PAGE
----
Background: Factor Xa (FXa) inhibitor use has increased over the last decade and though associated rates of major bleeding are lower compared to warfarin, outcomes from intracranial hemorrhage (ICH) are still significant. Targeted FXa inhibitor reversal agent became available in 2018, however use of 4-factor prothrombin complex concentrate (4F-PCC) for FXa inhibitor-associated ICH continues at many institutions. Objective: Evaluate the safety and hemostatic efficacy of 4F-PCC for FXa inhibitor-associated ICH. Methods: Single-center, retrospective study of patients who received 4F-PCC for FXa inhibitor-associated ICH. The primary efficacy endpoint was hemostasis and thrombosis was the main safety endpoint. Secondary endpoints included in-hospital mortality and discharge disposition. Results: 76 patients on apixaban or rivaroxaban were included. Good or excellent hemostasis was achieved in 80.3% of patients. Five patients experienced a thrombotic event. Favorable discharge disposition and lower in-hospital mortality was more likely in patients who achieved excellent hemostasis. Conclusion: 4F-PCC is safe and effective for FXa inhibitor associated ICH.
      Citation: Journal of Pharmacy Practice
      PubDate: 2022-12-24T05:28:26Z
      DOI: 10.1177/08971900221148034
       
  • A Case Report of Sudden Sensorineural Hearing Loss (SSNHL) After
           Administration of the COVID-19 Vaccine

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      Authors: Justin Andrade, Lauren Sessa, Moshe Ephrat, James Truong, Robert DiGregorio
      Abstract: Journal of Pharmacy Practice, Ahead of Print.
      Since the issuance of the emergency use authorization (EUA) of 3 coronavirus disease 2019 (COVID-19) vaccines, there have been over 180 million individuals fully vaccinated in the United States (US). With the increasing administration of COVID-19 vaccinations, there have been over 550,000 adverse events reported in the Vaccine Adverse Event Reporting System (VAERS) with approximately 230,000 experienced after receipt of the Pfizer-BioNTech COVID-19 Vaccine as of September 23rd 2021. Audio-vestibular symptoms (including Sudden Sensorineural Hearing Loss (SSNHL)) secondary to immunizations has previously been evaluated. However, this report describes the first case of bilateral sudden sensorineural hearing loss potentially due to the Pfizer-BioNTech COVID-19 vaccine. We further review the available literature regarding the treatment of Sudden Sensorineural Hearing Loss, and the association of SSNHL with previous immunizations and COVID-19 infection. Lastly, we hypothesize the underlying potential mechanisms between SSNHL and the Pfizer-BioNTech COVID-19 vaccine.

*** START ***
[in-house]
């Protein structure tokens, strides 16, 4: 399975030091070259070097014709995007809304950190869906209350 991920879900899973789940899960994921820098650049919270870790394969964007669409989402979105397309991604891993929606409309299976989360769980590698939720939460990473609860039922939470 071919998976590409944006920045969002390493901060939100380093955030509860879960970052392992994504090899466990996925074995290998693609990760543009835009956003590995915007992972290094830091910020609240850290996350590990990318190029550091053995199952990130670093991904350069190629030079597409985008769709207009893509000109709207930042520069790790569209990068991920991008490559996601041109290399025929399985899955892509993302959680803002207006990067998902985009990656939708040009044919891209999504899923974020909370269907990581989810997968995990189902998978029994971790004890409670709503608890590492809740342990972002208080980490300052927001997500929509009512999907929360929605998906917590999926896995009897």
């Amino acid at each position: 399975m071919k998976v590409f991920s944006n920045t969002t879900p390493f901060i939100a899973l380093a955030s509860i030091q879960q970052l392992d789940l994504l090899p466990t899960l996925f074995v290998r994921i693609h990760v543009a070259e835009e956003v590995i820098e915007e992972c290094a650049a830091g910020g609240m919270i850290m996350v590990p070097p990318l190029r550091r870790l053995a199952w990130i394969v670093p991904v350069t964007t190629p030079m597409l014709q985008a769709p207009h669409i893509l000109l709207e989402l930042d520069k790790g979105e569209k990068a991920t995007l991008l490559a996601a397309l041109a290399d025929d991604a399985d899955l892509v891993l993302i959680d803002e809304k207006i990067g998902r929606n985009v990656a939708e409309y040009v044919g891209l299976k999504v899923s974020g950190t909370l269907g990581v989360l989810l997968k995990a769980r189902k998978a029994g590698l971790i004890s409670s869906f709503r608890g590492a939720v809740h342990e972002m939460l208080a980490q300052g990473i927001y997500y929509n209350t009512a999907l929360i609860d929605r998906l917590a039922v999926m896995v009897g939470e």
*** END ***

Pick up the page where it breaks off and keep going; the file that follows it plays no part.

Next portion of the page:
Citation: Journal of Pharmacy Practice
      PubDate: 2022-12-20T07:49:27Z
      DOI: 10.1177/08971900221147584
       
  • Assessment of Potentially Inappropriate Prescribing for People With Type 2
           Diabetes Mellitus Using IMPACT2DM, a New Explicit Tool

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      Authors: Mohammed B. Ayalew, Gudrun Dieberg, Frances Quirk, Marion J. Spark
      Abstract: Journal of Pharmacy Practice, Ahead of Print.
      BackgroundPeople with type 2 diabetes mellitus (T2DM) are at greater risk of potentially inappropriate prescribing (PIP) due to multiple comorbidities and polypharmacy. IMPACT2DM (Inappropriate Medication Prescribing Assessment Criteria for Type 2 Diabetes Mellitus) is a tool designed to identify PIP for adults with T2DM.ObjectivesTo assess PIP for adults with T2DM in Ethiopia using the IMPACT2DM and to test the face validity and clinical validity of the tool.MethodsA cross-sectional study was undertaken using data extracted retrospectively from the medical records of adults being managed for T2DM at Debretabore Hospital. PIP was assessed using IMPACT2DM. Some items/item components of IMPACT2DM were modified to increase the tool’s applicability for the outpatient setting, to clarify content or to use the terms most common in this particular setting. Multivariant logistic regression analyses were conducted to identify factors associated with PIP.ResultsMore than 90% of medical records had at least 1 PIP. Prescribing omission (80.9%) was the most commonly identified type of PIP. Adults with prescribing omissions are more likely to be ≥40 years old or to be prescribed with 50 years.
      Citation: Journal of Pharmacy Practice
      PubDate: 2022-12-16T11:35:41Z
      DOI: 10.1177/08971900221145219
       
  • Comparison of Continuous Albumin Infusion, Bolus Albumin, and Crystalloid
           Fluid Administration in Open-Abdomen Surgical-Trauma Patients

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      Authors: Nathan T. Goad, Earnest Alexander, Christopher Allen, John Y. Cha
      Abstract: Journal of Pharmacy Practice, Ahead of Print.